There's a nice little video with Latin text from the Physiologus (with English subtitles) that will teach you totally true facts about hedgehogs. You can watch it at discarded images.

Another manuscript tells us that if you want to enchant your lover, you should feed him catnip. Nice, eh?

Speaking of manuscripts, there's a conference about 14th century manuscripts in London on December 1, and more places are available should you like to attend.




Monday, 20 October 2014

Games! At Essen!

It's autumn, and that means it is the time of year where me and the most patient of all husbands go off to Essen for a long weekend and spend that time having fun with friends, playing new (and sometimes mostly new) boardgames and cardgames, get too little sleep, eat unhealthy amounts of chocolate and spend a bit of money buying games that really tick for us.

So, with a few tweaks to the usual food and sweets supplies we pack, that was exactly what we did during the last days. The "Spiel" at Essen is, according to the organiser, the world's largest consumer game fair, and going there really is an experience. As usual for our group of four, we spent a lot of time in the parts of the fair with the smaller publishers and non-German authors. These are games that you often only get to see (and play, and buy) in Essen unless you happen to know the authors, or the publisher, or stumble across them due to sheer luck. Going through the small publishers' hall has resulted in quite a few games in our collection that are now out of print or hard to get. Many of these are getting played regularly here - such as Snow Tails, my favourite racing game, or Totemo, a cube-placing game where you are trying to get more points than all the others.

This year was a bit weak on overall, at least in our impression. We did like a handful of games, and some of them enough to buy a copy - we picked up the new extension to Flash Point (a cooperative fire-fighting game that we play a lot) and a copy of the new edition of Monster Derby, a racing game with monsters with a nice mechanics twist we did enjoy a lot. There was no real Winner of Essen this year, however.  Usually, there was one game that the whole large group of folks we go to Essen with are all excited about, and that game then gets played a lot in our quarters, plus many of us pick it up. Said game is usually something in the medium complexity range, rarely a highly complex one. This year, there was no such game - the one closest to being the Winner of Essen 2014 was a prototype one of our group brought with him. A lot of us played it, and we had an insane amount of fun, so of course we now all hope that he and his co-authors will find a game publisher.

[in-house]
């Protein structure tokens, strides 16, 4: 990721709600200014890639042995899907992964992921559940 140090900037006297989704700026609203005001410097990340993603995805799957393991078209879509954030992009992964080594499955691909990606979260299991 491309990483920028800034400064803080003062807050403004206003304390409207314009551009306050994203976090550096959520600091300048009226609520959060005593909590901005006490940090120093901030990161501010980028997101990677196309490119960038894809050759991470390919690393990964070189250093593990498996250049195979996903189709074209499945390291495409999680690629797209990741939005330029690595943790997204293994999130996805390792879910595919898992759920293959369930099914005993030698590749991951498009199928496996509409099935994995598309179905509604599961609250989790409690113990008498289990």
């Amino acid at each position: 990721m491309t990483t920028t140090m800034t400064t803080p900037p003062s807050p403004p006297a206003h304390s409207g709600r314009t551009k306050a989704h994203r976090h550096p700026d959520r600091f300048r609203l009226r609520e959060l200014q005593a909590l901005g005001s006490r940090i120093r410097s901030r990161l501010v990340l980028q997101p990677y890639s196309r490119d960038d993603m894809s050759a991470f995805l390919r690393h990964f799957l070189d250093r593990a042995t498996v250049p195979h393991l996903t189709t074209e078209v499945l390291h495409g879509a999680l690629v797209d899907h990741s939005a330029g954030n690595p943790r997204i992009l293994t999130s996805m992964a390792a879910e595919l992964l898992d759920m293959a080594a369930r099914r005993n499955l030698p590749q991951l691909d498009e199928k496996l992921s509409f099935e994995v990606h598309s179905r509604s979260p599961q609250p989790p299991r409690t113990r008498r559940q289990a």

Fun was had. Mission achieved. And now? Tea, and back to work...

Friday, 17 October 2014

Even more sprang.

After yesterday's blogpost, I had some more of a look around the internet - and lo and behold, there is one of Dagmar Drinkler's presentations online.

You can download it, as a pdf file, here. It's in German, but even if you do not read the language, it might well be worth a look, since it contains a huge number of pictures of tight-fitting legwear, plus a number of pictures of sprang with diverse patterns.

And with that, I shall leave you to the weekend : ) which I am planning to enjoy thoroughly!

Thursday, 16 October 2014

Sprang, more of it.

One of the things that I really learned much more about at the London conference was sprang. Dagmar Drinkler and Carol James did a joint paper about tight-fitting trousers in Antiquity and Renaissance, and their arguments for at least some of the depicted trousers in artwork being made in sprang were, in my opinion, absolutely solid.

Even better was seeing and touching the sprang objects they both had brought, and seeing a pair of trousers in action (worn by Carol James). Together with seeing lots and lots of pictures of the Coptic sprang "hairnets" (many of them look more like caps or bags to me, since the word "net" does evoke some kind of openness or lacyness for me), my understanding of what is possible with this technique has grown a lot.

Carol James, by the way, has a website and a blog; she has made a few instructional videos, and you can also buy a book with instructions from her. Do check out her website, there is amazing stuff to be found on it!